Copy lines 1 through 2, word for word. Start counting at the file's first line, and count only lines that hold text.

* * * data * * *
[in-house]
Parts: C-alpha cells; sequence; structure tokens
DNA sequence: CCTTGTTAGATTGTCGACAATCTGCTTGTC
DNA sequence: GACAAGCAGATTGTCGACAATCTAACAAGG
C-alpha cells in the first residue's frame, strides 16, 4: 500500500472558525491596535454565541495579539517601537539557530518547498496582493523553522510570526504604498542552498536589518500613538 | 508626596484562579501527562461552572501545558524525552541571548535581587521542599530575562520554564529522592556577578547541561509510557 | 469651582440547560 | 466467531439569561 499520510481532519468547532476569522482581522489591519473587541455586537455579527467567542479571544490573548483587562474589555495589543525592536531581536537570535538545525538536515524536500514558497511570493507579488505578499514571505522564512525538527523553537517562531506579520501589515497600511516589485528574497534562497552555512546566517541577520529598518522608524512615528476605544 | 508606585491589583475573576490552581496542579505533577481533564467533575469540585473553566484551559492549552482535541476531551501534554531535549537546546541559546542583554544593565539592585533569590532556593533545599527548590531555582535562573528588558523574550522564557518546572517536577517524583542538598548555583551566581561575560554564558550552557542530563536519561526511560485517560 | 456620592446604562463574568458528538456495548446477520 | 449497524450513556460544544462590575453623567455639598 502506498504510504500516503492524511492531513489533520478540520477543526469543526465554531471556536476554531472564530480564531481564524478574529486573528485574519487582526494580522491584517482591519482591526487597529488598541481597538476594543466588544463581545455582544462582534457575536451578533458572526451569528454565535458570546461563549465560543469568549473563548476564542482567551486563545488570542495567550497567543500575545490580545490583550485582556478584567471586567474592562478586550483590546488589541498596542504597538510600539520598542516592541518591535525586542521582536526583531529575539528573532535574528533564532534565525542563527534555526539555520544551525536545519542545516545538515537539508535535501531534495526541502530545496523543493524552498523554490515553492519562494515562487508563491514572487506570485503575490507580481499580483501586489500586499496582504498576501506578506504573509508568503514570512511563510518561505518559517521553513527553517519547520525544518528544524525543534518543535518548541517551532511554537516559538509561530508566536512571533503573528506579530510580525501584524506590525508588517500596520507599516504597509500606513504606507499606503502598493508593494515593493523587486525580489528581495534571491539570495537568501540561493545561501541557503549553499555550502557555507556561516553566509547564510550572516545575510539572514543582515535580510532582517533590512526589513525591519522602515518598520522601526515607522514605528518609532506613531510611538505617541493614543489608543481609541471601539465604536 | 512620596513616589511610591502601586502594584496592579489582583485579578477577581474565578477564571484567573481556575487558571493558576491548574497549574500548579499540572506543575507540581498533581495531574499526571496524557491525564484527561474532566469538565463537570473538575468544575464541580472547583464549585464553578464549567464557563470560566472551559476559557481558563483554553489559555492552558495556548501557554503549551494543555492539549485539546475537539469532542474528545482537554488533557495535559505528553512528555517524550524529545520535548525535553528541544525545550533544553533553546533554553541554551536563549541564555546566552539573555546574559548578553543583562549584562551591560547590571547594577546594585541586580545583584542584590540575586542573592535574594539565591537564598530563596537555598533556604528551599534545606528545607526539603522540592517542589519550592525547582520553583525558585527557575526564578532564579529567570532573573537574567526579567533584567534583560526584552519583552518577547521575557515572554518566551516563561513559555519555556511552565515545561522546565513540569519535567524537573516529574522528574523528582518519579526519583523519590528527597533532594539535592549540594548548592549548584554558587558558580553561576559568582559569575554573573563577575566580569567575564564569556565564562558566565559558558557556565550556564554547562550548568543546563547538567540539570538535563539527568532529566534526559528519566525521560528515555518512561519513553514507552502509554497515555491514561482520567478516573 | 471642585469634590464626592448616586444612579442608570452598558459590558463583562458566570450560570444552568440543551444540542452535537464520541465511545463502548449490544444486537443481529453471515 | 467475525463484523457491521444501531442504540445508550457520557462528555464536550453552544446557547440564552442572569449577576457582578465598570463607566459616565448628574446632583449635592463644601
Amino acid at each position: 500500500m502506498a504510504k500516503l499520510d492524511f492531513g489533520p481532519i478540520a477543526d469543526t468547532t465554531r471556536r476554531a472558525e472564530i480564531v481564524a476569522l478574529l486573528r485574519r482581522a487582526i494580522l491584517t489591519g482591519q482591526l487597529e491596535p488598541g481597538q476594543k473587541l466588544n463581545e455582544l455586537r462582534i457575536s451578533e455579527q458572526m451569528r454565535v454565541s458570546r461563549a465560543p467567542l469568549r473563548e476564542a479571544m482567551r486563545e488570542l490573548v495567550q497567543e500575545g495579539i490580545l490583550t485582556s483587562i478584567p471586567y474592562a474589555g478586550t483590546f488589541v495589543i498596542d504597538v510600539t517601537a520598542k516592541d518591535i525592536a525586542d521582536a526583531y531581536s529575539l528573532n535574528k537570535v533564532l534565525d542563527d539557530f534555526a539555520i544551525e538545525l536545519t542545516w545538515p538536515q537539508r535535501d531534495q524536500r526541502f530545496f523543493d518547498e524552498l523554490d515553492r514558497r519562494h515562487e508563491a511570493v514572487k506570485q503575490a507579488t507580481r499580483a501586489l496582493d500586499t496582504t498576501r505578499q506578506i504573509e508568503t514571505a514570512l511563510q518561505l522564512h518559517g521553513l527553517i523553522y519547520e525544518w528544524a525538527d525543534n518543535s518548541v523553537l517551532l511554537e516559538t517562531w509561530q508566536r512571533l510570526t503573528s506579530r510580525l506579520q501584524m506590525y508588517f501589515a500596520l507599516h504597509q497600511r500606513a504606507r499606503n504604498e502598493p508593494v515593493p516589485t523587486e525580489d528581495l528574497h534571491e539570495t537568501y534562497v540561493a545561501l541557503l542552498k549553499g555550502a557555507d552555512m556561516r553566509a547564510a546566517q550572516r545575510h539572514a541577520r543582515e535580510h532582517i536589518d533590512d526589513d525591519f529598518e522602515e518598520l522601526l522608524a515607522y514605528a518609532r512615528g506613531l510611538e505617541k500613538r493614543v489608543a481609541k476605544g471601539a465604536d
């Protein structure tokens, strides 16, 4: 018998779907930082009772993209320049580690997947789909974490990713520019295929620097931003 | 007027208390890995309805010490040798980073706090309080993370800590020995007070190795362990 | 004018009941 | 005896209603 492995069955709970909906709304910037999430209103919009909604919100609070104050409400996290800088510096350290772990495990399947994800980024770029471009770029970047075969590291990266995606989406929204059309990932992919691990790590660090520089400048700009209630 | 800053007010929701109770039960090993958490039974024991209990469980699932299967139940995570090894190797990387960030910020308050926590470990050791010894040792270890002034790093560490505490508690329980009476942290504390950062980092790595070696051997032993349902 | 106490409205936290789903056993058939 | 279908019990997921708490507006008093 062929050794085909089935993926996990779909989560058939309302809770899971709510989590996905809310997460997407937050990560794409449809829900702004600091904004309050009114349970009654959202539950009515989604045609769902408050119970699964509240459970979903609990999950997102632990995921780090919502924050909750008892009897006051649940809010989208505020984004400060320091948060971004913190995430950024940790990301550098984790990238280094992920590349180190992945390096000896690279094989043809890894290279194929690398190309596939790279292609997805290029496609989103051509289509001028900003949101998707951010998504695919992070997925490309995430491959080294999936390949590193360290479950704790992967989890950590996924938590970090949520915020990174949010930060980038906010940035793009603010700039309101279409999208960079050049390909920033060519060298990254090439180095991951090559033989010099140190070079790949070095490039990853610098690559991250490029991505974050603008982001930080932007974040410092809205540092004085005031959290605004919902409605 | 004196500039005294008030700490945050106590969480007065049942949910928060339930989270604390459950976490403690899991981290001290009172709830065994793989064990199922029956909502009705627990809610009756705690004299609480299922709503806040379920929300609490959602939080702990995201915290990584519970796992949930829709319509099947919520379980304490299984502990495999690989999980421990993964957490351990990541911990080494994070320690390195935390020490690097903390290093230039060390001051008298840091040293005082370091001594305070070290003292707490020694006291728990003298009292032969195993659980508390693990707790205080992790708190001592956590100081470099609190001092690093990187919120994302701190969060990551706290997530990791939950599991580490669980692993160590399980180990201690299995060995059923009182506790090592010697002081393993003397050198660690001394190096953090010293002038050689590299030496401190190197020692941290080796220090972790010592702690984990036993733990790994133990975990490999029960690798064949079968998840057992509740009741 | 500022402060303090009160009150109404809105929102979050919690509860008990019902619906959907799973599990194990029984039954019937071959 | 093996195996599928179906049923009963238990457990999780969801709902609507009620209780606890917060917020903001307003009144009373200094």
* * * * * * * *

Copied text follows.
[in-house]
Parts: C-alpha cells; sequence; structure tokens